Sometimes confessions are the best introductions.
Here goes: I seriously dislike writing. For me, getting ideas out concisely on the page is about as fun as weeding and as fast as erosion.
But I have to admit writing brings a focus to my efforts. It clarifies my thinking and helps me understand the values and methods underlying my work. More important, it creates conversations with networks of people I’d like to know and learn from.
So I’m tossing my hat in the virtual ring by creating this blog. It’s as much an act of faith (I will do this; it will be meaningful) as a kick in the pants. I aim to post a couple of times a month.
I’m a documentary artist who collaborates with communities to identify issues and propose solutions for the places we live. Some people call this participatory media, others label it civic tech, and a few refer to it as socially engaged art. In my current work in public radio, we name it as community engagement. Whatever the moniker, I bring people together to listen, learn, connect, and act via civic storytelling projects. There is an alchemy when individuals form a group, share experiences, and decide what they what to do—individually or collectively.
My projects blend collaborative planning, documentary production, and curated public events. Relationship building is both the means and the end in my work. It’s how I learn about social issues and co-create projects to address them. It’s what energizes my creative juices and passion for justice. And it’s what results from the project: new personal connections based on empathy, understanding, and a shared sense of what’s at stake.
What is Gather?
Gather is a venue to explore my recent experiences working at the intersection of journalism, participatory documentary, and social practice art. It’s a place to share, learn, play, and conjure up new ways of doing this hybrid storytelling work.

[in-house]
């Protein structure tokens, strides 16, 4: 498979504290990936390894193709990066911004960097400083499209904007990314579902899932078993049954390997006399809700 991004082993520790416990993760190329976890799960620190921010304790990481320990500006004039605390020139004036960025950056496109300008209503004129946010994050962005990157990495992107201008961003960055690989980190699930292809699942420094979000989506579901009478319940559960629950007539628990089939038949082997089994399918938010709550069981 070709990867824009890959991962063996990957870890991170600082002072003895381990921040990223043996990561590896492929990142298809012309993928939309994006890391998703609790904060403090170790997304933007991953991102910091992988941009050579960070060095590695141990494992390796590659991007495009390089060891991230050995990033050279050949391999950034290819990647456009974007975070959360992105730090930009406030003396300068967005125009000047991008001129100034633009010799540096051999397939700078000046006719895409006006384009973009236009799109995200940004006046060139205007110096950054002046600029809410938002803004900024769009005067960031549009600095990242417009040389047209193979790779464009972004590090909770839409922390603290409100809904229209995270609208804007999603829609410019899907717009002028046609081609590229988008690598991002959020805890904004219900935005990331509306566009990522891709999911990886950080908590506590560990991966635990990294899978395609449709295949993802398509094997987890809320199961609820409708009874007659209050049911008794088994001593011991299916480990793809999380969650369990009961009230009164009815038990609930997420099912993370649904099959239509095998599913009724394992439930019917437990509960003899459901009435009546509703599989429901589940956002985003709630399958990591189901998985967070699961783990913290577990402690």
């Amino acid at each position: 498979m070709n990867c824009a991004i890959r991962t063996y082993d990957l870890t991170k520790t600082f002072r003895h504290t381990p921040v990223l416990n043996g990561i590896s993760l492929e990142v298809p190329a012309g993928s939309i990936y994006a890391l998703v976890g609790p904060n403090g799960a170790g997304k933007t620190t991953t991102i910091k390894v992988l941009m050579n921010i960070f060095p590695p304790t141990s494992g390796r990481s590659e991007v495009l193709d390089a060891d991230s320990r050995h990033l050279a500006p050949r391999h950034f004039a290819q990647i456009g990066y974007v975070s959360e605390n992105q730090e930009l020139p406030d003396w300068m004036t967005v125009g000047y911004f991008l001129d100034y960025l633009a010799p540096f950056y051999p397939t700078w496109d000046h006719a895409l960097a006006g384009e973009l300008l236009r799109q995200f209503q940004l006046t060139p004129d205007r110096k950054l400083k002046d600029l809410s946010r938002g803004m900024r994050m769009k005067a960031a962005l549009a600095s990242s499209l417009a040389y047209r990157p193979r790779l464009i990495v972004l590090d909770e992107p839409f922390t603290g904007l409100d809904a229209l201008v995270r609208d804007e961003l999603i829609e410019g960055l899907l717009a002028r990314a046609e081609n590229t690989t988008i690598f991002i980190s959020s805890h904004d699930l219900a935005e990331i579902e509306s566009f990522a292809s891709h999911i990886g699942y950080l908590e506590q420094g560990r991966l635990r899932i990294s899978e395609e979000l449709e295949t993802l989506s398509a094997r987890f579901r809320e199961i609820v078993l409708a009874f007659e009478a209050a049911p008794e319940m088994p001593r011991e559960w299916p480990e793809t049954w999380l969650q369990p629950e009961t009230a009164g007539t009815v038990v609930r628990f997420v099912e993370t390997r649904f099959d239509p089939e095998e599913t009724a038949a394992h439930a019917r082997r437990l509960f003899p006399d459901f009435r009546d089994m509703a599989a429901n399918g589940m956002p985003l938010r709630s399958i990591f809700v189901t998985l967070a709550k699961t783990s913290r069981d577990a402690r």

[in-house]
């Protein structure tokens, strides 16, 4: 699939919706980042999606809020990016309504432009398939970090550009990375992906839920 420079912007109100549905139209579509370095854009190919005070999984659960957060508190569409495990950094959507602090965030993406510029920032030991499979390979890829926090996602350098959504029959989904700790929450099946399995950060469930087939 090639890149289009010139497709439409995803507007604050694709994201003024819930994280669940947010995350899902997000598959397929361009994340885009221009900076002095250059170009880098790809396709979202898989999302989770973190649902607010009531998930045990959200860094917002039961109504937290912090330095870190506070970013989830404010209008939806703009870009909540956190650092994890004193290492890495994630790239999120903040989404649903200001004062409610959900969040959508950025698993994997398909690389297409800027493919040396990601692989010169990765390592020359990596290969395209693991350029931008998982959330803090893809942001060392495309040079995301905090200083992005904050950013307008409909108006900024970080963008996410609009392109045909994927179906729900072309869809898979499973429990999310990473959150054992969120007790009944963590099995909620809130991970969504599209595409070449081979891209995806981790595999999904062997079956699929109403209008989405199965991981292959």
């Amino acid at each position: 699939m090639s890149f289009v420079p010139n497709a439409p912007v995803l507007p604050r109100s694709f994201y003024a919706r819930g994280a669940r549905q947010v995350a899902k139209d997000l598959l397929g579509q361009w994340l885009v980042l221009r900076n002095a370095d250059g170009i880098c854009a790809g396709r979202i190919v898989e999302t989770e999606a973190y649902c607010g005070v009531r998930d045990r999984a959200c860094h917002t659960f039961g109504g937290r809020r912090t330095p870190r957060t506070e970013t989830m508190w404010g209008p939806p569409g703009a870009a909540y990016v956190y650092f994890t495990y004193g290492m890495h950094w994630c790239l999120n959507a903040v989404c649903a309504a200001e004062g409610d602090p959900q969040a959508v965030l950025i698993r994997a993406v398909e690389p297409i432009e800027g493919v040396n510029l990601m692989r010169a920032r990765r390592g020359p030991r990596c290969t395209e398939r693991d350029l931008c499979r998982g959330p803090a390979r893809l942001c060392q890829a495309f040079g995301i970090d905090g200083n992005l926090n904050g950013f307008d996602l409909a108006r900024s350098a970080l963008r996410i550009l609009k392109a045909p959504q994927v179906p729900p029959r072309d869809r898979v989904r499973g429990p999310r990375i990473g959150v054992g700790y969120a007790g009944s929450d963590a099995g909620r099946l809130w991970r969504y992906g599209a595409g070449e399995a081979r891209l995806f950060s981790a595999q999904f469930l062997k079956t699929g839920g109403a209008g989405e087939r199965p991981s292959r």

Since I recently took a full-time staff position in public radio, I’ll start by delving into the burgeoning field of community engagement in public media journalism. This is where my brain is these days and I’d love to hear your ideas, projects, and observations on this topic or others you come across in Gather.
Quote of the Day
Some people collect coins, others stamps or snow globes. I collect quotes. What better place to share them than here? So to take a page from John Stewart’s playbook: and now, here is your moment of zen…
“You can’t just simply publish or broadcast a story; you’ve got to actually talk to people both before and after the story, to make the process much more about community connections, and ownership of how and even what way the story is being told.”
– Jon Funabiki, Professor of Journalism, San Francisco State University
Comments, questions & suggestions welcome. Ping me!
Photos by Steve Fisch, Miroslava Chavez-Garcia, Andrew Nixon, and Joanne Serrieh